Status: 30.09.2023, 21:15 p.m.
Kosovo police raid a restaurant and a building in the northern part of the city of Mitrovica. © Radul Radovanovic/AP
The ongoing conflict between Serbia and Kosovo does not allow the Balkans to come to rest. Taunts are the order of the day, but it doesn't seem to stop there. Nevertheless, Belgrade denies any bad intentions.
Belgrade - The conflict between Serbia and Kosovo is taking on threatening proportions, with Pristina accusing Belgrade of advancing with military forces in the direction of Kosovo "from three different directions".
This emerges from a message from the Kosovar government in the evening, which is also available to the German Press Agency by e-mail. The advance serves "a possible military aggression against the Republic of Kosovo."
Units of the Second Brigade of the Serbian Army had moved from the direction of Raska towards the northern border of Kosovo, units of the Third Brigade from the Nis region towards the northeastern border and units of the Fourth Brigade from the Vranje region towards the eastern border, the government in Pristina wrote.
Serbia on Friday sent military and police to 48 advanced operational bases along the border with Kosovo, in Serbian territory, a few kilometers from the Kosovo border. Serbia had brought anti-aircraft systems and heavy artillery into position. Kosovo, in coordination with international partners, is "more determined than ever to protect territorial integrity," the government's statement said.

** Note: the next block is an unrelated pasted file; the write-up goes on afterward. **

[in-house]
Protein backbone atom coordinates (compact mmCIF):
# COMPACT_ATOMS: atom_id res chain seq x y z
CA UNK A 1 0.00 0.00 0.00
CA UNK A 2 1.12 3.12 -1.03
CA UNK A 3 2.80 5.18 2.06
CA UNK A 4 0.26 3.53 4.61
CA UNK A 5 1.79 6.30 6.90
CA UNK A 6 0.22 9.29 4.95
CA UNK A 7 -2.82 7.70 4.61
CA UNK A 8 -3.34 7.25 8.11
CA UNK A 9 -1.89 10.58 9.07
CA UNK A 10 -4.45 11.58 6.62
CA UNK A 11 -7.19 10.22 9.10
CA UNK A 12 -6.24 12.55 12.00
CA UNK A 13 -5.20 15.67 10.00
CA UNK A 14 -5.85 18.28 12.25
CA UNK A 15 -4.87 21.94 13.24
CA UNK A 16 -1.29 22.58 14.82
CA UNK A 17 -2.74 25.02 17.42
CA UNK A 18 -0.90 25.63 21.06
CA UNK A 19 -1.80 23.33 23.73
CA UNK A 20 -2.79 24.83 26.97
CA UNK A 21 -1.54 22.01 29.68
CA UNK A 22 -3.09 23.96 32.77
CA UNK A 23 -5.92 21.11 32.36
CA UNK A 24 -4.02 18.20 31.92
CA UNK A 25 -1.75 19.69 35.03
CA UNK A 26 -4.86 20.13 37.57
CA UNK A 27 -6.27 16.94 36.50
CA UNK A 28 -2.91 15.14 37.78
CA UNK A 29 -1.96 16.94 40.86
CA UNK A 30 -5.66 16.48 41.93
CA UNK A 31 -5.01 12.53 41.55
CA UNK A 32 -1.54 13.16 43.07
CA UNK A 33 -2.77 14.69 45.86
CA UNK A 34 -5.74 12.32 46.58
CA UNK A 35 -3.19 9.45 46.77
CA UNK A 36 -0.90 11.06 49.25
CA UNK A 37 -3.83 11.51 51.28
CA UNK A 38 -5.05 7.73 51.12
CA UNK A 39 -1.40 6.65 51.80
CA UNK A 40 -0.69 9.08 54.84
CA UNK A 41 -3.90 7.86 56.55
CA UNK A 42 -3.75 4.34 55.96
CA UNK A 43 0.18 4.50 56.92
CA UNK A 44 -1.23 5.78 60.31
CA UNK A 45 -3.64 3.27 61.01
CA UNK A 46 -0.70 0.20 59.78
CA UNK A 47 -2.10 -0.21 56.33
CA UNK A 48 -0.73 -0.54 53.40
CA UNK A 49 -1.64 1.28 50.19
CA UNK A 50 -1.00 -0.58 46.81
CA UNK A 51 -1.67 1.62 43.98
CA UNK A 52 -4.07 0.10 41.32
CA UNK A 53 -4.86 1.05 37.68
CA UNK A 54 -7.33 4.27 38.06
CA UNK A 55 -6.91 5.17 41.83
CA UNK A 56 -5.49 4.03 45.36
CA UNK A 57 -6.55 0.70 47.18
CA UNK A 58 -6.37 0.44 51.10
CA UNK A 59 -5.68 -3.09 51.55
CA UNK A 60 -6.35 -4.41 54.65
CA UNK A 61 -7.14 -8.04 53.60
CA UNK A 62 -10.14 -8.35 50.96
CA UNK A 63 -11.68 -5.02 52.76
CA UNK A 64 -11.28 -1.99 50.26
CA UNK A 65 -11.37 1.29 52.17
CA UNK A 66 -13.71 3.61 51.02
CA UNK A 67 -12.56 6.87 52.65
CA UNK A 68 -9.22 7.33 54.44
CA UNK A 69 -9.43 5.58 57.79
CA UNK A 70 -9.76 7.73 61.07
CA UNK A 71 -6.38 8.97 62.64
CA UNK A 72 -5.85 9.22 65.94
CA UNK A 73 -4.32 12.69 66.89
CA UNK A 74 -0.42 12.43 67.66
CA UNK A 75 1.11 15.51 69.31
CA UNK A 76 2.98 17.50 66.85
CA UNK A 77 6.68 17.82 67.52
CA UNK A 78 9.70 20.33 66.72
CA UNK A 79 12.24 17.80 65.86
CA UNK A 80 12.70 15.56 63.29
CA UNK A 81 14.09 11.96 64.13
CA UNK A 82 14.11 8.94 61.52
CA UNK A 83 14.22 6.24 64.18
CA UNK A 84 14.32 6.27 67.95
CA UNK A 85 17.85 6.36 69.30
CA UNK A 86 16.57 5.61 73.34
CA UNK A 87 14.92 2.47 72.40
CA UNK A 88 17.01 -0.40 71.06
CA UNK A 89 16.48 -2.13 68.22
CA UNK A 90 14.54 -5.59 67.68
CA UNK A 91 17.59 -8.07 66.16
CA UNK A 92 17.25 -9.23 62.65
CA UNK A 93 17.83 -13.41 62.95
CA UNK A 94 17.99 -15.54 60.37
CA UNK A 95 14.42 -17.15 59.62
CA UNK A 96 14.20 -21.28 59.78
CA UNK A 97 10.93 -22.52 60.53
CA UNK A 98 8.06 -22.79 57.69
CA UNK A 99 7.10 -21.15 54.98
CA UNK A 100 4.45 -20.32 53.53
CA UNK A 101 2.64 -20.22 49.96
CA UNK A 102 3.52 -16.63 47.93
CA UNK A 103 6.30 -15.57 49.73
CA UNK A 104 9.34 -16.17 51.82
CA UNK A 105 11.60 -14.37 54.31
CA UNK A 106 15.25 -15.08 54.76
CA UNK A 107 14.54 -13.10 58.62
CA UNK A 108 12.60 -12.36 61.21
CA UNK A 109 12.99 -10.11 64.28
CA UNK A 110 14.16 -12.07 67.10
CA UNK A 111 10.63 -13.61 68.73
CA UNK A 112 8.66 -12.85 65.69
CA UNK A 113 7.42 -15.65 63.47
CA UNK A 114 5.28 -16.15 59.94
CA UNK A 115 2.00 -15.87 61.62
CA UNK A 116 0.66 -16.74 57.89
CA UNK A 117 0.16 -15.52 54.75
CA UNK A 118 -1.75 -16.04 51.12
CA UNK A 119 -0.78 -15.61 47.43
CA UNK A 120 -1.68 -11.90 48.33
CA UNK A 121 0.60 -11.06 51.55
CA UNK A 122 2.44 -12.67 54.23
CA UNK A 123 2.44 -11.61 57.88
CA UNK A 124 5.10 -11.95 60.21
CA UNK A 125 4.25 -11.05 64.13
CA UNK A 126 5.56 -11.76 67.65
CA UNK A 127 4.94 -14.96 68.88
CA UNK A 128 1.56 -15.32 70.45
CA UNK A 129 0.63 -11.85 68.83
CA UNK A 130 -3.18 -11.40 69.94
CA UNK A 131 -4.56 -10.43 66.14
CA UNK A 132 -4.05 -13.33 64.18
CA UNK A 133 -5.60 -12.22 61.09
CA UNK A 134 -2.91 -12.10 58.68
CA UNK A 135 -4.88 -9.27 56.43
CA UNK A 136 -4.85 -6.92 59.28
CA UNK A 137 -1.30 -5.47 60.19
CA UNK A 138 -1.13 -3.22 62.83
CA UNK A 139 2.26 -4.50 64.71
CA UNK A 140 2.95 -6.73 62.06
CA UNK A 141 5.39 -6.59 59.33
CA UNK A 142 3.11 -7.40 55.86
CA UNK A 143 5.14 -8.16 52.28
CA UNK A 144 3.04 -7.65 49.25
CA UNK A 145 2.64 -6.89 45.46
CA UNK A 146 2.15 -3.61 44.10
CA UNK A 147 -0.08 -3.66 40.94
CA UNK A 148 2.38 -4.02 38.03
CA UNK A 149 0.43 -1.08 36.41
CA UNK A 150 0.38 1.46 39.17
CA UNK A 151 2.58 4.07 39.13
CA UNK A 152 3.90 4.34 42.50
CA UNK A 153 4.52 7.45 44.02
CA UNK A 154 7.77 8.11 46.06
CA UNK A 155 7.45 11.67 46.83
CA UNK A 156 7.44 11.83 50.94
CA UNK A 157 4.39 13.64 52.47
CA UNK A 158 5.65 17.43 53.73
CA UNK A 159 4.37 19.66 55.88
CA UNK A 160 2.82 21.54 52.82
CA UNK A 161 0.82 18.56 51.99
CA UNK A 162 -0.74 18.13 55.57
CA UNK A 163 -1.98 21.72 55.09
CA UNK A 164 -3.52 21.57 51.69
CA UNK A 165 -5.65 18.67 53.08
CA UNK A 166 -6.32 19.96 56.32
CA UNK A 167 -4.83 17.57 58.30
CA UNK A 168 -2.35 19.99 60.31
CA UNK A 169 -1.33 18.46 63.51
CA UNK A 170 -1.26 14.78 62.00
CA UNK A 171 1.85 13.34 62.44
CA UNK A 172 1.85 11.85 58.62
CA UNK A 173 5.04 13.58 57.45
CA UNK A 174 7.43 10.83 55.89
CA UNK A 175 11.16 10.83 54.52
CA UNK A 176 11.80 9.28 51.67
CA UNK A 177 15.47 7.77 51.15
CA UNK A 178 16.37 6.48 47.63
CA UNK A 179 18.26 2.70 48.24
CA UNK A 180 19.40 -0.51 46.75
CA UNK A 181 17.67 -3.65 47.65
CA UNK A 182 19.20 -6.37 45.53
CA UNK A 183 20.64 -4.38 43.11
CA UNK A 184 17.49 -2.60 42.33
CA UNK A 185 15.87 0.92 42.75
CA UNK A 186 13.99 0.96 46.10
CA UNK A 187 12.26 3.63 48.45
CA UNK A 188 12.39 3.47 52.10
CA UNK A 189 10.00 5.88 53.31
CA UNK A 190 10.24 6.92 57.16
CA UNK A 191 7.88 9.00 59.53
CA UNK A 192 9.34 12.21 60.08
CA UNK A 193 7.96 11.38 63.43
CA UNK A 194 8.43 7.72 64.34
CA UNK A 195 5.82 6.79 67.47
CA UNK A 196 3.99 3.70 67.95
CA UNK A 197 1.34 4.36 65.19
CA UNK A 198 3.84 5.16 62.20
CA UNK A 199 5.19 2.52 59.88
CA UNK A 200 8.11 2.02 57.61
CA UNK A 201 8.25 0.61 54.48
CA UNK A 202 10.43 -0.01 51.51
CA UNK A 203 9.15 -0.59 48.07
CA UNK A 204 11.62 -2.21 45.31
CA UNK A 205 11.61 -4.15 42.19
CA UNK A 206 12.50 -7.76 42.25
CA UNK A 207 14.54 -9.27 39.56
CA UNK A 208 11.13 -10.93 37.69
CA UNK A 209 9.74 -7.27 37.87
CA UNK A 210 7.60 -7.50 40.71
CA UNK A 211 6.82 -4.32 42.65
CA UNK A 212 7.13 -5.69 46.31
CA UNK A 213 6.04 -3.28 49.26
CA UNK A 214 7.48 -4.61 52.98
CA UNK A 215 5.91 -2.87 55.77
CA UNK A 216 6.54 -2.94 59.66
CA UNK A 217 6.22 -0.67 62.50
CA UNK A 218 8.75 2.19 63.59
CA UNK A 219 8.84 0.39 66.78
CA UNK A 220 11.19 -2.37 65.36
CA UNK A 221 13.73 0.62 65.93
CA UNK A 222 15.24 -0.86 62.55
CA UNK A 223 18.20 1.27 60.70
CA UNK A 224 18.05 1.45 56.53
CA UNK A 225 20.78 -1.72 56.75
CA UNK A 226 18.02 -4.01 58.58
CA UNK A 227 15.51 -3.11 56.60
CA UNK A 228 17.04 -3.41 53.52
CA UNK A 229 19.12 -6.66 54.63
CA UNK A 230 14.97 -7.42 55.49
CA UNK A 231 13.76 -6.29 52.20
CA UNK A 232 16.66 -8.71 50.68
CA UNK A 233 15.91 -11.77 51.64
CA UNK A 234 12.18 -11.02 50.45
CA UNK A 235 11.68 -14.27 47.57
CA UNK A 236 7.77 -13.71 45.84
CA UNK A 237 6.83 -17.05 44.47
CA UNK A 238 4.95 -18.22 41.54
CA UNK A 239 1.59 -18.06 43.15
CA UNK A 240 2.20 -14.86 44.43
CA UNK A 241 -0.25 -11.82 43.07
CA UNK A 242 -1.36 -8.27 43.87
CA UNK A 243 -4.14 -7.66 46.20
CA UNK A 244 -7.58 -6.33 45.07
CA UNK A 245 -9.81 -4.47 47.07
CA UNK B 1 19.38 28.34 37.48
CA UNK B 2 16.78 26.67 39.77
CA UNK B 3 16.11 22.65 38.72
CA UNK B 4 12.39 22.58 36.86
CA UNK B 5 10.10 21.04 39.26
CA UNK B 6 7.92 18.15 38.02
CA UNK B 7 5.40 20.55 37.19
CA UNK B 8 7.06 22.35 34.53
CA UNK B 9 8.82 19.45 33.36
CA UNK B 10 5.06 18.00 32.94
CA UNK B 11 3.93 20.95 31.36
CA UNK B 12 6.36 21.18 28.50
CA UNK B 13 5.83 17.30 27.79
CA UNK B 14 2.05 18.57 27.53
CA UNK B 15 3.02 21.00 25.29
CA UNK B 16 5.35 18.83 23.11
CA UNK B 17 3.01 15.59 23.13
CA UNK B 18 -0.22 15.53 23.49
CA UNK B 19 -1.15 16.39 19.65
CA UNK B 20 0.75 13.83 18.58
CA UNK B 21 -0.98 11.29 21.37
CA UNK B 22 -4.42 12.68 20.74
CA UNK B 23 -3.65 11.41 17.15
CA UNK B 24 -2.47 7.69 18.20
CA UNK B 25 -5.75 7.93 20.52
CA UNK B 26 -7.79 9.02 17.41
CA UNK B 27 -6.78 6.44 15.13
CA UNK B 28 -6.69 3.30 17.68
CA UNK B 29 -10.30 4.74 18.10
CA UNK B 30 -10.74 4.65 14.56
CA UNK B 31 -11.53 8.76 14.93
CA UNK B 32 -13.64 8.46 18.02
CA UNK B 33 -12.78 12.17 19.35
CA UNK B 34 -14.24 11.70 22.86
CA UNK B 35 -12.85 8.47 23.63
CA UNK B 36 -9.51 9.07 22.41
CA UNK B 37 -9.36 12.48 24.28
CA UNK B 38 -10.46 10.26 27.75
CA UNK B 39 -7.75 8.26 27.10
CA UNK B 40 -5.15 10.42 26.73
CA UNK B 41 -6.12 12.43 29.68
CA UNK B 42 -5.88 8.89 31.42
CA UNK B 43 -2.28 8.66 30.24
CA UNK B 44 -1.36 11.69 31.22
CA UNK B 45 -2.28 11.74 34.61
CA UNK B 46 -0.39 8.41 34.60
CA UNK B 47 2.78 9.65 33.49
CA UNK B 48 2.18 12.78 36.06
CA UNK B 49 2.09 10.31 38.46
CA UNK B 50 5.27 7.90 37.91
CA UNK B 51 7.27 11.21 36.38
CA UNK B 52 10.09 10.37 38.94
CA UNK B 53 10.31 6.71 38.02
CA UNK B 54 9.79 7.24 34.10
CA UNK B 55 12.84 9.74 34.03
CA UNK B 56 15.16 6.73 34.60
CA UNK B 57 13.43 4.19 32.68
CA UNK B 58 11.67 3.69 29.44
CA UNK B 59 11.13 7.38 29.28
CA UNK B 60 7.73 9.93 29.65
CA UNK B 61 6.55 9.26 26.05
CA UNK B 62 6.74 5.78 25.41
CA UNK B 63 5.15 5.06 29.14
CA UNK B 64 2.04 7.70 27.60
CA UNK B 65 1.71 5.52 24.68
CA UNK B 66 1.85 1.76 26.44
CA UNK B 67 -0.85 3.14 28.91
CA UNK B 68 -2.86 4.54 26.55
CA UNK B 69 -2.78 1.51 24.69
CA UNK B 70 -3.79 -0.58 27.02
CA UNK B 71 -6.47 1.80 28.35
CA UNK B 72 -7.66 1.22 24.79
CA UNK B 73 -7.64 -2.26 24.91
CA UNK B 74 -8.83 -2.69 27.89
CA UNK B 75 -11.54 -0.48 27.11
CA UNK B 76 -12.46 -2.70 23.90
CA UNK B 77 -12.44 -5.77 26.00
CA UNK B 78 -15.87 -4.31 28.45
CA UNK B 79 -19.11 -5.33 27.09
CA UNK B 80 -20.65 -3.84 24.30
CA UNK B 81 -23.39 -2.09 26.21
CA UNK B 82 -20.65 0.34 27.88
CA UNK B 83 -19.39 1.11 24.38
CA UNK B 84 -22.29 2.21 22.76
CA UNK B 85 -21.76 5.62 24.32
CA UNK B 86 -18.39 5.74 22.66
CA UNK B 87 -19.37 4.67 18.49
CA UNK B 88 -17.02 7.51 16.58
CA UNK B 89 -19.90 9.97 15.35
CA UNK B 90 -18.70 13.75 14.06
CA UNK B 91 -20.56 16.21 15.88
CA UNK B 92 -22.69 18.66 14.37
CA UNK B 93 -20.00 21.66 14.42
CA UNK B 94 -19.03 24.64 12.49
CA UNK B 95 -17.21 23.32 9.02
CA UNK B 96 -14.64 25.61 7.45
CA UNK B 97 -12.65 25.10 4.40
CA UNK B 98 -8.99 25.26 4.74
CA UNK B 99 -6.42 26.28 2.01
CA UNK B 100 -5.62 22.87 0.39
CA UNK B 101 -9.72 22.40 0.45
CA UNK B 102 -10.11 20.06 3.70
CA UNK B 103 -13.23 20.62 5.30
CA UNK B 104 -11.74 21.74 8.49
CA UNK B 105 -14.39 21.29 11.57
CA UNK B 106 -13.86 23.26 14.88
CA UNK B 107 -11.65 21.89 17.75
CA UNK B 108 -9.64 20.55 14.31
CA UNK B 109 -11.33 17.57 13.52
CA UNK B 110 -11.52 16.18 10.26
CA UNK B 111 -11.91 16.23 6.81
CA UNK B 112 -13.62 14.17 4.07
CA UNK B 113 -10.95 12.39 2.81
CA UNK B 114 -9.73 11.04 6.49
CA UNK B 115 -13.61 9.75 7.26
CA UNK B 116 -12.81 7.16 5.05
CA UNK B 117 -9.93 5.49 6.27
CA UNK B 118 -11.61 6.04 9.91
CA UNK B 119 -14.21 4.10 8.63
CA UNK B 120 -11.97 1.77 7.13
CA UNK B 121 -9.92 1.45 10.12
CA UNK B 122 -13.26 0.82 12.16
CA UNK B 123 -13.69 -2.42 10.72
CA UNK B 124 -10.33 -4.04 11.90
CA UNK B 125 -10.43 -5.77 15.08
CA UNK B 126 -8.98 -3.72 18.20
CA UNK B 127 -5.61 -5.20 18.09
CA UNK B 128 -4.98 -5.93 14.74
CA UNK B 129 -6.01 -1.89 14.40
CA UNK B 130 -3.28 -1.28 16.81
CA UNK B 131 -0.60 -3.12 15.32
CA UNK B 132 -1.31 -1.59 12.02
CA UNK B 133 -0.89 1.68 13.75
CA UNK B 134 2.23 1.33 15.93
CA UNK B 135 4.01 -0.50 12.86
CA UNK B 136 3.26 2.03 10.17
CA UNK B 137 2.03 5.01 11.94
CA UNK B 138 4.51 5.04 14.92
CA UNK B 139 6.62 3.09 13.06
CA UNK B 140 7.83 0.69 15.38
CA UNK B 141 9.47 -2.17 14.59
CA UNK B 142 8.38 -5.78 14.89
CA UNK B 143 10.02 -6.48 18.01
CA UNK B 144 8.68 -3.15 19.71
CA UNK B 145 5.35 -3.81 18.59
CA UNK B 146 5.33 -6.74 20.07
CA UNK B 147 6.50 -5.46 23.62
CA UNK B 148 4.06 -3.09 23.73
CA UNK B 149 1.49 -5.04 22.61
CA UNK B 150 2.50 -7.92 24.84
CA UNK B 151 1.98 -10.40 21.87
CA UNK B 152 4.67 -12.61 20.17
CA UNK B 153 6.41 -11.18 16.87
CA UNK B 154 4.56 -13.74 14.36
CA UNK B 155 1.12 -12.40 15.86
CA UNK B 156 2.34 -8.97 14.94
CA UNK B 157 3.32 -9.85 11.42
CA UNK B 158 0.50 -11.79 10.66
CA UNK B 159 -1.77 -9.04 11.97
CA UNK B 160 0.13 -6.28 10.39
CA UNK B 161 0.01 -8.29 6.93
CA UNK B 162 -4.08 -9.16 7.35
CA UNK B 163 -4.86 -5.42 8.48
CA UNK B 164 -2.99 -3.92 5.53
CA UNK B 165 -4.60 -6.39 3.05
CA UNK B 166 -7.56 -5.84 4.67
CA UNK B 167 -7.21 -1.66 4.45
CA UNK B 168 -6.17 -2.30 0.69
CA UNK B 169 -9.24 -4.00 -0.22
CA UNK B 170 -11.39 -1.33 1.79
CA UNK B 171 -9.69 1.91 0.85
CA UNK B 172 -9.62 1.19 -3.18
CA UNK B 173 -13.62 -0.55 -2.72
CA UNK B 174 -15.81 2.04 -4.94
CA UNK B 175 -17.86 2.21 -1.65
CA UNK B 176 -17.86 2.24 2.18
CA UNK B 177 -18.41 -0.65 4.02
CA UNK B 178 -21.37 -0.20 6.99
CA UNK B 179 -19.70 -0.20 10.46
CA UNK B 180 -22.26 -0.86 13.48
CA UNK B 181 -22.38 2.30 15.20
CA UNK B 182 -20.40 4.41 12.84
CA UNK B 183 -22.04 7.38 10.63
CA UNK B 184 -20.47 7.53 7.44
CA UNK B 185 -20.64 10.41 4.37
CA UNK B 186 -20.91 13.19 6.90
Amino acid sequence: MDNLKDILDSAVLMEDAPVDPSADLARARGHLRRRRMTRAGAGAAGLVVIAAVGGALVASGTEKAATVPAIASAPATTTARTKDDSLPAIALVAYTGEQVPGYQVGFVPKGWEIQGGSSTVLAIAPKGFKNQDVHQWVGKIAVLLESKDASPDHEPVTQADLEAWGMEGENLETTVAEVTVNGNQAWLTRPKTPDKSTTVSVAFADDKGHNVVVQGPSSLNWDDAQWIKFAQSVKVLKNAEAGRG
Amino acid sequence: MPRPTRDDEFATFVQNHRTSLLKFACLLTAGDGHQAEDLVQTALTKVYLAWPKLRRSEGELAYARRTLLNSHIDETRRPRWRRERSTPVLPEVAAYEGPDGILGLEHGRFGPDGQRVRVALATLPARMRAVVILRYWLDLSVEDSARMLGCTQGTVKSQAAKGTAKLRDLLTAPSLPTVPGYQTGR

Serbia denies military intentions
Serbian President Aleksander Vucic denied any intention to launch a military strike against Kosovo in an interview with the Financial Times. Rather, he will give the order for the withdrawal of Serbian troops, as an escalation in Belgrade's EU aspirations would be "counterproductive". Serbia will not destroy its own long-standing efforts. "Serbia does not want war," he told the paper.
The Federal Foreign Office in Berlin called on the Serbian government in Belgrade to de-escalate. "It is important that Serbia immediately reduces troops on the border," the office wrote on the Internet platform X (formerly Twitter). With its partners, Berlin is "in close contact" with all sides. The political process must be continued "urgently".
U.S. concerned about situation
On Friday, Washington had expressed concern about the Serbian troop build-up on the border with Kosovo. U.S. Secretary of State Antony Blinken spoke on the phone with Vucic, who denied the deployment of strong troops and spoke of "untruths."
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The new tensions were triggered last Sunday by an attack on Kosovo police officers by a 30-strong, heavily armed Serbian commando squad in the village of Banjska near Mitrovica in northern Kosovo. Three Serbian attackers and a Kosovar policeman were killed.
The Kosovo police show seized weapons and military equipment after the battles with the commando squad. © Visar Kryeziu/AP/dpa
Kosovo Serbian leader and businessman Milan Radoicic claimed responsibility for the attack. He claimed to have carried out the action on his own and not to inform any official bodies in Serbia about it. The government in Pristina considers Radoicic to go it alone to be out of the question.
Serbian President Aleksandar Vucic (archive photo). The U.S. has identified an "unprecedented" deployment of Serbian artillery and tanks on the border with Kosovo. © Darko Vojinovic/AP/dpa
Kosovo, which is now inhabited almost exclusively by Albanians, seceded from Serbia in 1999 with NATO help and declared independence in 2008. More than 100 countries, including Germany, recognize independence, but not Serbia, which is reclaiming its former province. Dpa